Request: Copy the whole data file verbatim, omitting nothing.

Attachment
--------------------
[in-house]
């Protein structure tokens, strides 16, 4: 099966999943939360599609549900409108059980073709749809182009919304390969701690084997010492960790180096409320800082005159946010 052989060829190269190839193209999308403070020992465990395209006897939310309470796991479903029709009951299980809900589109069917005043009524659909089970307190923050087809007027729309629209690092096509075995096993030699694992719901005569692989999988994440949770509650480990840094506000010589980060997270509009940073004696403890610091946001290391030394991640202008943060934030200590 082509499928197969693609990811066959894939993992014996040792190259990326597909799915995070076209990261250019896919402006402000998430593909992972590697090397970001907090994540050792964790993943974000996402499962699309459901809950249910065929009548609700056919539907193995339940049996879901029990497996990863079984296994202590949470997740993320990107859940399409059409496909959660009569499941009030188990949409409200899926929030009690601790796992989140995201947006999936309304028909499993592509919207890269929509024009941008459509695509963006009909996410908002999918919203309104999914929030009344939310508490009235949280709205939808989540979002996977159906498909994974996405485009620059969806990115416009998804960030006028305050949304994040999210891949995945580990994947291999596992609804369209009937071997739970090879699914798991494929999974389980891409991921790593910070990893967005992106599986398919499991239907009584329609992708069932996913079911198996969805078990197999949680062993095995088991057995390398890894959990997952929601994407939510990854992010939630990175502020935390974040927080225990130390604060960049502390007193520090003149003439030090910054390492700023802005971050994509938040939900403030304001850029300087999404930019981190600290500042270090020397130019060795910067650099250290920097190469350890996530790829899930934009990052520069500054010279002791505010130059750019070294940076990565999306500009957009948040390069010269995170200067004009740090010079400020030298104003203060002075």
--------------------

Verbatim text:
[in-house]
């Protein structure tokens, strides 16, 4: 099966999943939360599609549900409108059980073709749809182009919304390969701690084997010492960790180096409320800082005159946010 052989060829190269190839193209999308403070020992465990395209006897939310309470796991479903029709009951299980809900589109069917005043009524659909089970307190923050087809007027729309629209690092096509075995096993030699694992719901005569692989999988994440949770509650480990840094506000010589980060997270509009940073004696403890610091946001290391030394991640202008943060934030200590 082509499928197969693609990811066959894939993992014996040792190259990326597909799915995070076209990261250019896919402006402000998430593909992972590697090397970001907090994540050792964790993943974000996402499962699309459901809950249910065929009548609700056919539907193995339940049996879901029990497996990863079984296994202590949470997740993320990107859940399409059409496909959660009569499941009030188990949409409200899926929030009690601790796992989140995201947006999936309304028909499993592509919207890269929509024009941008459509695509963006009909996410908002999918919203309104999914929030009344939310508490009235949280709205939808989540979002996977159906498909994974996405485009620059969806990115416009998804960030006028305050949304994040999210891949995945580990994947291999596992609804369209009937071997739970090879699914798991494929999974389980891409991921790593910070990893967005992106599986398919499991239907009584329609992708069932996913079911198996969805078990197999949680062993095995088991057995390398890894959990997952929601994407939510990854992010939630990175502020935390974040927080225990130390604060960049502390007193520090003149003439030090910054390492700023802005971050994509938040939900403030304001850029300087999404930019981190600290500042270090020397130019060795910067650099250290920097190469350890996530790829899930934009990052520069500054010279002791505010130059750019070294940076990565999306500009957009948040390069010269995170200067004009740090010079400020030298104003203060002075």